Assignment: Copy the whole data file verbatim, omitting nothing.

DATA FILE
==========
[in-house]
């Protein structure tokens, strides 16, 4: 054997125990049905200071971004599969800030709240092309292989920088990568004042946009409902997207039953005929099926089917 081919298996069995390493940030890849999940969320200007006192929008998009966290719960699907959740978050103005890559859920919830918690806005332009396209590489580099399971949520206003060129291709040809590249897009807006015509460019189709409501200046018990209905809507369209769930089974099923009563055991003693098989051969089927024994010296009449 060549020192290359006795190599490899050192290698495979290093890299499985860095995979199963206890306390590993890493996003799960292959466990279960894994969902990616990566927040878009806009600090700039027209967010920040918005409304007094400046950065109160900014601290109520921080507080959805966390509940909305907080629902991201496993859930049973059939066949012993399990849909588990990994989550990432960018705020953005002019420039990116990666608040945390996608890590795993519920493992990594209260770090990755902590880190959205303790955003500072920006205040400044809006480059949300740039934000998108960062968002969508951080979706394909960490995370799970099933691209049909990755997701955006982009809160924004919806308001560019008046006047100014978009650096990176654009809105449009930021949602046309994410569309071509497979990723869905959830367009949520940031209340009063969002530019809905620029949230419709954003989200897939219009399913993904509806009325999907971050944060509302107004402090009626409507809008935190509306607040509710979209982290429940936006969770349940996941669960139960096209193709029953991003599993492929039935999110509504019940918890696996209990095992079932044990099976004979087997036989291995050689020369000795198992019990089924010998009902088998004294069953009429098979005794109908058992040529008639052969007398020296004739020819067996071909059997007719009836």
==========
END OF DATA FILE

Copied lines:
[in-house]
């Protein structure tokens, strides 16, 4: 054997125990049905200071971004599969800030709240092309292989920088990568004042946009409902997207039953005929099926089917 081919298996069995390493940030890849999940969320200007006192929008998009966290719960699907959740978050103005890559859920919830918690806005332009396209590489580099399971949520206003060129291709040809590249897009807006015509460019189709409501200046018990209905809507369209769930089974099923009563055991003693098989051969089927024994010296009449 060549020192290359006795190599490899050192290698495979290093890299499985860095995979199963206890306390590993890493996003799960292959466990279960894994969902990616990566927040878009806009600090700039027209967010920040918005409304007094400046950065109160900014601290109520921080507080959805966390509940909305907080629902991201496993859930049973059939066949012993399990849909588990990994989550990432960018705020953005002019420039990116990666608040945390996608890590795993519920493992990594209260770090990755902590880190959205303790955003500072920006205040400044809006480059949300740039934000998108960062968002969508951080979706394909960490995370799970099933691209049909990755997701955006982009809160924004919806308001560019008046006047100014978009650096990176654009809105449009930021949602046309994410569309071509497979990723869905959830367009949520940031209340009063969002530019809905620029949230419709954003989200897939219009399913993904509806009325999907971050944060509302107004402090009626409507809008935190509306607040509710979209982290429940936006969770349940996941669960139960096209193709029953991003599993492929039935999110509504019940918890696996209990095992079932044990099976004979087997036989291995050689020369000795198992019990089924010998009902088998004294069953009429098979005794109908058992040529008639052969007398020296004739020819067996071909059997007719009836």